But I truly believe that over time, the investment, time and care that goes into ‘buying new’ will have to be replicated by the effort we put into disposing of goods.  In other words, “getting rid of stuff” will no longer be a two-minute, carefree, quick-goodbye act that we don’t give a second thought about. The reward is that - for the next generation - it will be a normal way of life. 

Those then are some of the examples of the changes I believe we will need to make.  I am sure there are many more stakeholders that will play a role as we move towards a circular model and we will need ever greater collaboration to make it happen.

The Circular Economy as a business opportunity

Why does the circular economy offer the packaged good industry not only an opportunity that is inspiring – but one that makes sound business sense, too? Let me explain as I see it.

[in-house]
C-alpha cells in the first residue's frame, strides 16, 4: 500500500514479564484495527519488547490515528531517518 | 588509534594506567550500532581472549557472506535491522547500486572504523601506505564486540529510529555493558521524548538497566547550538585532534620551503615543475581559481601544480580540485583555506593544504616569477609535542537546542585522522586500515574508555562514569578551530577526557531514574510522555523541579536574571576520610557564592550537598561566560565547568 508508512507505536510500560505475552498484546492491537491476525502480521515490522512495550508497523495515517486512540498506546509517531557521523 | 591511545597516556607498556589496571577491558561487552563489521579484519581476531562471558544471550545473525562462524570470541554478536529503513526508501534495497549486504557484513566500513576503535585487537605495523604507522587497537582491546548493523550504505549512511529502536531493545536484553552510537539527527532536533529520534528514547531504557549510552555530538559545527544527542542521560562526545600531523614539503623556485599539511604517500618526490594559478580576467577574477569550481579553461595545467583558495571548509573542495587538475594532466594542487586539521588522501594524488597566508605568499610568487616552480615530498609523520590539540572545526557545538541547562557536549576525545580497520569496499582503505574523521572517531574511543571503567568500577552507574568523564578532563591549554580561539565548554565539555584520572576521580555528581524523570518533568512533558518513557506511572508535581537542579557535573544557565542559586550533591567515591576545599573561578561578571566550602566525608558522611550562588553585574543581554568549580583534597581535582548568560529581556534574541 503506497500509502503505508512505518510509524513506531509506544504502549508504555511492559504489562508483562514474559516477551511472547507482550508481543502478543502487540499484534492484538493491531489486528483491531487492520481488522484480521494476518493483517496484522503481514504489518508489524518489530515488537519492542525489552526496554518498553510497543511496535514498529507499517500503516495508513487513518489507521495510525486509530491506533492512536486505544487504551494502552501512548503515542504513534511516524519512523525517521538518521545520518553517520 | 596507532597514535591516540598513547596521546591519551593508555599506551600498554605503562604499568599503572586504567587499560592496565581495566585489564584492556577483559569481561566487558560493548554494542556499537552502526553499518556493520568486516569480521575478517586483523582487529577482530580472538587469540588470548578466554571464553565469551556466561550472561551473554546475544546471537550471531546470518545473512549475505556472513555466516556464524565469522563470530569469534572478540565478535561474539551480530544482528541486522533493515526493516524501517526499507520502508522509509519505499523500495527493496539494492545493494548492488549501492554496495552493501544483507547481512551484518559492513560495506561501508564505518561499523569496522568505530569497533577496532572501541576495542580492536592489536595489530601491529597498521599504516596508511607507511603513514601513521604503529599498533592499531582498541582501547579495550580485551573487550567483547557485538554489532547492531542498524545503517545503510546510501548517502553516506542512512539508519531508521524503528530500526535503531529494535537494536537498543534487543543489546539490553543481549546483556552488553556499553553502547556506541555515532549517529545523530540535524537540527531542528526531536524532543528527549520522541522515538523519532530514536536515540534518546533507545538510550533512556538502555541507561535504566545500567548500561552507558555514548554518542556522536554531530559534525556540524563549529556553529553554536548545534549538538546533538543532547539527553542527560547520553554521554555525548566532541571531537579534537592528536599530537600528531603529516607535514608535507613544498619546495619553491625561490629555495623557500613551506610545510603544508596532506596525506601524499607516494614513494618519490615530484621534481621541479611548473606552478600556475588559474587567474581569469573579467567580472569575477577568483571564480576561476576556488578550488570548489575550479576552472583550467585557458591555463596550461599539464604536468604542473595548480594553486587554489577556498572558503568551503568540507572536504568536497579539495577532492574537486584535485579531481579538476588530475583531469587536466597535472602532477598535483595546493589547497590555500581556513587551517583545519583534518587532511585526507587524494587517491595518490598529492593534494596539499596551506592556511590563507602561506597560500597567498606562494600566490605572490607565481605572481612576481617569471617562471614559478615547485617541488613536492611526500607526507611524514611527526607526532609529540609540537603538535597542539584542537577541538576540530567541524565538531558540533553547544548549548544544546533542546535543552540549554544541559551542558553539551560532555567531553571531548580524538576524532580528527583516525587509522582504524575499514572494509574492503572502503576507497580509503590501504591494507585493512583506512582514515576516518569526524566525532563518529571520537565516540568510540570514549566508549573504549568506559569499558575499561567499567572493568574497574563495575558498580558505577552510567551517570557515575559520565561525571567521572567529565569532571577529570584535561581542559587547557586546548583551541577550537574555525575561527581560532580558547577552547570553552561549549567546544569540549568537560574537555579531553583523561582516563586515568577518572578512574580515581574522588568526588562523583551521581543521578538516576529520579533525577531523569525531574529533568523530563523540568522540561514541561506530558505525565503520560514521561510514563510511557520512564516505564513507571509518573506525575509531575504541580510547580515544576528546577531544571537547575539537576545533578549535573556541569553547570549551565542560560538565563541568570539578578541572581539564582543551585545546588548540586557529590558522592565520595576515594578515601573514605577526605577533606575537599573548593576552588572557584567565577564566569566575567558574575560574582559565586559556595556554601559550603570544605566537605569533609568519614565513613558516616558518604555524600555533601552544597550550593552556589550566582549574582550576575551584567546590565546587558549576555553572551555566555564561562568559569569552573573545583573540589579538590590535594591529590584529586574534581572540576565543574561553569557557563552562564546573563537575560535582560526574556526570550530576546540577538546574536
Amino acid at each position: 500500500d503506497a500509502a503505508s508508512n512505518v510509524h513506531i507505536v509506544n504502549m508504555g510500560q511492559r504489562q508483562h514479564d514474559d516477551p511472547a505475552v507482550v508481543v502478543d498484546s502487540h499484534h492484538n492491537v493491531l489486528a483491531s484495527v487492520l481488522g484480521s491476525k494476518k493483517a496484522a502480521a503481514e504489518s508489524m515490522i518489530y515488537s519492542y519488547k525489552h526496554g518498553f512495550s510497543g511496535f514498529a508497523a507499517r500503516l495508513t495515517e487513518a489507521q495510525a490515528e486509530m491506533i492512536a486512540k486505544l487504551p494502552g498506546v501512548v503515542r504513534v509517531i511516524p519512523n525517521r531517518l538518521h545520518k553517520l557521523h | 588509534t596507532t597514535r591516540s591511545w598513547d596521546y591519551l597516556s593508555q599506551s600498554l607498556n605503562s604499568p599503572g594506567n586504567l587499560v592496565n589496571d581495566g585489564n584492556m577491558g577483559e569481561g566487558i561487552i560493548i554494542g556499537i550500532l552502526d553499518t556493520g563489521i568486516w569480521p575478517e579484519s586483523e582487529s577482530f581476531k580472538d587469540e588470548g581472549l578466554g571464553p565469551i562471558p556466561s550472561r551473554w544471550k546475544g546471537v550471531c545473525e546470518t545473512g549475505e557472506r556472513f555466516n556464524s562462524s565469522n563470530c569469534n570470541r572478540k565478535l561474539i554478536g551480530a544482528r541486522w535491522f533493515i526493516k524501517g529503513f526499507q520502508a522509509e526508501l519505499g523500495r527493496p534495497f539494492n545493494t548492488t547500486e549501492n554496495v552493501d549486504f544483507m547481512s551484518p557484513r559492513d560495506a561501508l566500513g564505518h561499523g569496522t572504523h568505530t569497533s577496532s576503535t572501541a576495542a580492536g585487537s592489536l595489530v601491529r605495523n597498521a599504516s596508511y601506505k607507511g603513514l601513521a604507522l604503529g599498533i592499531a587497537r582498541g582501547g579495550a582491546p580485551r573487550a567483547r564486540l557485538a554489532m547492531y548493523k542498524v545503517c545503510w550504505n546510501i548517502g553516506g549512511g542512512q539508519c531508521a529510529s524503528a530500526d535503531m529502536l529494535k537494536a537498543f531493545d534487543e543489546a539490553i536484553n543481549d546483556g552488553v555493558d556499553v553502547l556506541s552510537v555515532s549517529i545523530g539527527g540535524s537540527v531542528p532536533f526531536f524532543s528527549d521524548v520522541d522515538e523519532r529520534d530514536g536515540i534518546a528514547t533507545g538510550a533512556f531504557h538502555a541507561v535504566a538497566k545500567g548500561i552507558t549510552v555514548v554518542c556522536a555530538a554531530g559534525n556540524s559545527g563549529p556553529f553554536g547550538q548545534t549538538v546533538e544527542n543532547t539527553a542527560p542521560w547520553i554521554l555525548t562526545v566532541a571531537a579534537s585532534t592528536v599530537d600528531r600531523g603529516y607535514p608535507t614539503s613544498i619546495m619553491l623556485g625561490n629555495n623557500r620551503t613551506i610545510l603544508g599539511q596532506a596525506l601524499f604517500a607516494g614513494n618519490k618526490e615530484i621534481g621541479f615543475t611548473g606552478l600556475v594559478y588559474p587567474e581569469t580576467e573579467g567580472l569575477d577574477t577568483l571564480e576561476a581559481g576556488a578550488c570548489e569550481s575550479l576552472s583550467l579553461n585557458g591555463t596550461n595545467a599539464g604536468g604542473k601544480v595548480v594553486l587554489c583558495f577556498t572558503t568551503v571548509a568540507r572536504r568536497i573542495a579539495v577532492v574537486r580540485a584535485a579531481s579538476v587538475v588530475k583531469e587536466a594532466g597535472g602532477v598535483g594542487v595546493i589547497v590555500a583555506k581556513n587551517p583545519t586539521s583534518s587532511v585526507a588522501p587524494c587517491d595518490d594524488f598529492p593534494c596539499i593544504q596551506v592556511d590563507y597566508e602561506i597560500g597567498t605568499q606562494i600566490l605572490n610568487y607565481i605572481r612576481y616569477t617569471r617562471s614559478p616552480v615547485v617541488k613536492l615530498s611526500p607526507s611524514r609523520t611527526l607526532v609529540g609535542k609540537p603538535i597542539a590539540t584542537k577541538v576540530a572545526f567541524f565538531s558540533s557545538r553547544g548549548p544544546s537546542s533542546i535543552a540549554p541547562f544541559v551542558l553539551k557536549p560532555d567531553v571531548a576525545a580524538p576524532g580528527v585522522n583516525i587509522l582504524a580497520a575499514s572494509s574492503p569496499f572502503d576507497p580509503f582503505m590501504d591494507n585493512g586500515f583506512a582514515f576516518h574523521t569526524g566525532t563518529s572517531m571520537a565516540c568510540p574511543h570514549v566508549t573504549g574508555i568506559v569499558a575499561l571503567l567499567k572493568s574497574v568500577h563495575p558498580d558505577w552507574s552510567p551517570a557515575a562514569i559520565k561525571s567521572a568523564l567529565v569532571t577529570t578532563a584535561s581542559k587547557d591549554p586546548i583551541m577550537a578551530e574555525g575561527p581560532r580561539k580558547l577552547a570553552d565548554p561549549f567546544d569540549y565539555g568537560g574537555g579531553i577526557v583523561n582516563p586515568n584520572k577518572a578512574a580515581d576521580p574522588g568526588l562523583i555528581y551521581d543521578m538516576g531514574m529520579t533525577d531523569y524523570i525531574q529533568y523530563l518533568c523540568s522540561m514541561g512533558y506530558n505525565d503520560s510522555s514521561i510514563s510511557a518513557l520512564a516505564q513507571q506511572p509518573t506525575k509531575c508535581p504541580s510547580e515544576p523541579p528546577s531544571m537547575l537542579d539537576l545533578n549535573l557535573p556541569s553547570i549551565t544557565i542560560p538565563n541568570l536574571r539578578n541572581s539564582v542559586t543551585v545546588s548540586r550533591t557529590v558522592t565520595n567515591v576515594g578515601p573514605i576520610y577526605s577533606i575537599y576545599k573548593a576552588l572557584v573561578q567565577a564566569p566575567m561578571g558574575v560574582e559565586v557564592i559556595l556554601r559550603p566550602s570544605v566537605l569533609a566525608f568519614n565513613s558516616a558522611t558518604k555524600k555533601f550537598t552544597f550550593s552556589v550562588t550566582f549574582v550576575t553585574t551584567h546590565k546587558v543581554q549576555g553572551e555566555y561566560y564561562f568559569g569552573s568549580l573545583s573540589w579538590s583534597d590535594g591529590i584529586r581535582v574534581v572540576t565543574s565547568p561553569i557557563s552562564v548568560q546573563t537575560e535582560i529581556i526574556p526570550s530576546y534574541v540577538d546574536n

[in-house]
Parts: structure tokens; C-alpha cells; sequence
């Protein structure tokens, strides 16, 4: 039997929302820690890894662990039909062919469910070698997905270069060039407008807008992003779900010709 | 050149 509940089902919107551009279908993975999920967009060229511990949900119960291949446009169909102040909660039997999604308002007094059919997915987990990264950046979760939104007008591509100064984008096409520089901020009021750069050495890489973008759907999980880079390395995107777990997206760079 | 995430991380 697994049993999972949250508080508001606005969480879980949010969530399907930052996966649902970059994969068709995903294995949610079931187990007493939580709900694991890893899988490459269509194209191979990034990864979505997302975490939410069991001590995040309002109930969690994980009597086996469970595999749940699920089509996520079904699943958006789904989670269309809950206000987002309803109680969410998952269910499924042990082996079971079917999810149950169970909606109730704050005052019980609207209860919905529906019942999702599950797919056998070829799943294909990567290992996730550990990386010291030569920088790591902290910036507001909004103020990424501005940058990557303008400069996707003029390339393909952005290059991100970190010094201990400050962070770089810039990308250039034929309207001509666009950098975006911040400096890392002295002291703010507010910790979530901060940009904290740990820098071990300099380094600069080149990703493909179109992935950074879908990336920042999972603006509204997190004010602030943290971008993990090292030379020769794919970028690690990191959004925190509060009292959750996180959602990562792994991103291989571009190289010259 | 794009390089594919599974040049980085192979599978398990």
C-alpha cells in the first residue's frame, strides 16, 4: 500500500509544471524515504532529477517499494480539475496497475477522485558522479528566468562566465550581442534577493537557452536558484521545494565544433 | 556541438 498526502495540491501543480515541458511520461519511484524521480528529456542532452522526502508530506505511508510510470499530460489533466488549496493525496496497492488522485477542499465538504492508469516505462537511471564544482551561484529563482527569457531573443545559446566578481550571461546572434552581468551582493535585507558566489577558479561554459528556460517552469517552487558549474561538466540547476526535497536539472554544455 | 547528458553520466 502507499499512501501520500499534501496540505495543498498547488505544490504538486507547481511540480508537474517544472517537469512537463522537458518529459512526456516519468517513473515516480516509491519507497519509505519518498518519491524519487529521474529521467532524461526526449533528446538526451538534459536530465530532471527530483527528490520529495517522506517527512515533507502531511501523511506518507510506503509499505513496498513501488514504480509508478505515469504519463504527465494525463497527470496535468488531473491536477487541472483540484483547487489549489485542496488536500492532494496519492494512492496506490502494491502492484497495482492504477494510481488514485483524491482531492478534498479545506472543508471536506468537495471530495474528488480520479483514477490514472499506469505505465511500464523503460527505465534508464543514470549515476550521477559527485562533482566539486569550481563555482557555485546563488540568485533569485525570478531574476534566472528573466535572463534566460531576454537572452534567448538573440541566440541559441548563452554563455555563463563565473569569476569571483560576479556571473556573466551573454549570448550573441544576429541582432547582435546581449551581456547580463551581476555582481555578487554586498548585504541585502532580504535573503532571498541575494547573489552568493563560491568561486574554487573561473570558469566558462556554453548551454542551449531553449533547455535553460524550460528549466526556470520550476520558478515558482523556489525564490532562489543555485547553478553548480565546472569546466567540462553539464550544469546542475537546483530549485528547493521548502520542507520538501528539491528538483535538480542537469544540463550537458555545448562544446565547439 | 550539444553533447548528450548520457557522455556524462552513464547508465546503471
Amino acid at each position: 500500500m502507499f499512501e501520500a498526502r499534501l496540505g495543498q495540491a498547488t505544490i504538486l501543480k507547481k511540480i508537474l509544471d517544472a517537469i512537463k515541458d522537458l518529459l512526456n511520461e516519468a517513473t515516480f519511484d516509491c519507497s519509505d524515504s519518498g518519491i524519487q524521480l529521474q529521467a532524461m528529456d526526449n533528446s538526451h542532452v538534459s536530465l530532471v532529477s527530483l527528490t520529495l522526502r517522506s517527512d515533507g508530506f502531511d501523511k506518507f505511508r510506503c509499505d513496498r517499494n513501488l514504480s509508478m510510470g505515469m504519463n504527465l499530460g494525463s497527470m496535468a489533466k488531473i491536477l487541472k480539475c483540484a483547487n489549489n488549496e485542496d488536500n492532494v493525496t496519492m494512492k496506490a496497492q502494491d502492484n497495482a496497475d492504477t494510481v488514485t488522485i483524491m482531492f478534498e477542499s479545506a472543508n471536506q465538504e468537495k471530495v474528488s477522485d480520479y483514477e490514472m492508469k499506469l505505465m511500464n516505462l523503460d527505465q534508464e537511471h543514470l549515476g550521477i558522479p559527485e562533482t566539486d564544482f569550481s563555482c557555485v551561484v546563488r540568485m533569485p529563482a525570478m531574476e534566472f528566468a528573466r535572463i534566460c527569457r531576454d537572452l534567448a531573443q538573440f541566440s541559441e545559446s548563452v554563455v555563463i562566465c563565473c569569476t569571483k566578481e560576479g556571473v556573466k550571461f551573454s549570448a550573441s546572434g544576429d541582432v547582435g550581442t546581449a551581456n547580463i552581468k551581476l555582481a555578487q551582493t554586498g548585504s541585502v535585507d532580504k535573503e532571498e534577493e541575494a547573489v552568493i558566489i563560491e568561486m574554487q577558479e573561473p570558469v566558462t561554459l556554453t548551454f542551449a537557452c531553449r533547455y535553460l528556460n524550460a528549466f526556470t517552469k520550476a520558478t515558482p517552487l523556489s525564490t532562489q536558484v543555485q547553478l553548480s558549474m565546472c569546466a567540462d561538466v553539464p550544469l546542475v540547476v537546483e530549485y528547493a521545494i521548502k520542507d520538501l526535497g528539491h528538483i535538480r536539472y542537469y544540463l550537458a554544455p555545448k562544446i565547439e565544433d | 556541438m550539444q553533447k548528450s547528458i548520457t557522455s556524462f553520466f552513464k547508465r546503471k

The packaging sector, including Coca-Cola, is already familiar with recycling, upcycling, resource efficiency and the use of recycled material. These aren’t new concepts to us. Many manufacturers, achieve ‘zero waste’ at plant level. At Coke, all our bottles and cans are recyclable and we use recycled material in new packs. We found that about 71% of our plastic beverage bottles already are collected and recycled in Europe.

What I am saying is this: We are not starting from scratch. Let’s see the circular economy as a genuine opportunity for further scaling up the sustainability of packaged goods, and a great business opportunity as well. Because the reality is: it offers both.

Today, when we dispose of used packaging, we not only create waste – or litter – we also throw away value. A recent research study by Accenture calculated that wasted value to be $1 trillion per year globally. The Ellen McArthur Foundation and McKinsey estimate that the FMCG sector could save €700 million in material costs.

It’s not so hard to imagine this if we trace the costs inherent in packaging alone: for example in Europe, manufacturers procure new or recycled packaging raw materials for billions of euros every year. In many markets, we pay taxes to put these packages on the market and EPR fees to have these packages collected and recycled, and on top, we contribute to anti-litter measures. In total, the European association for packaging in the environment (Europen) estimated that the European industry pays €3,1billion every year in EPR fees alone.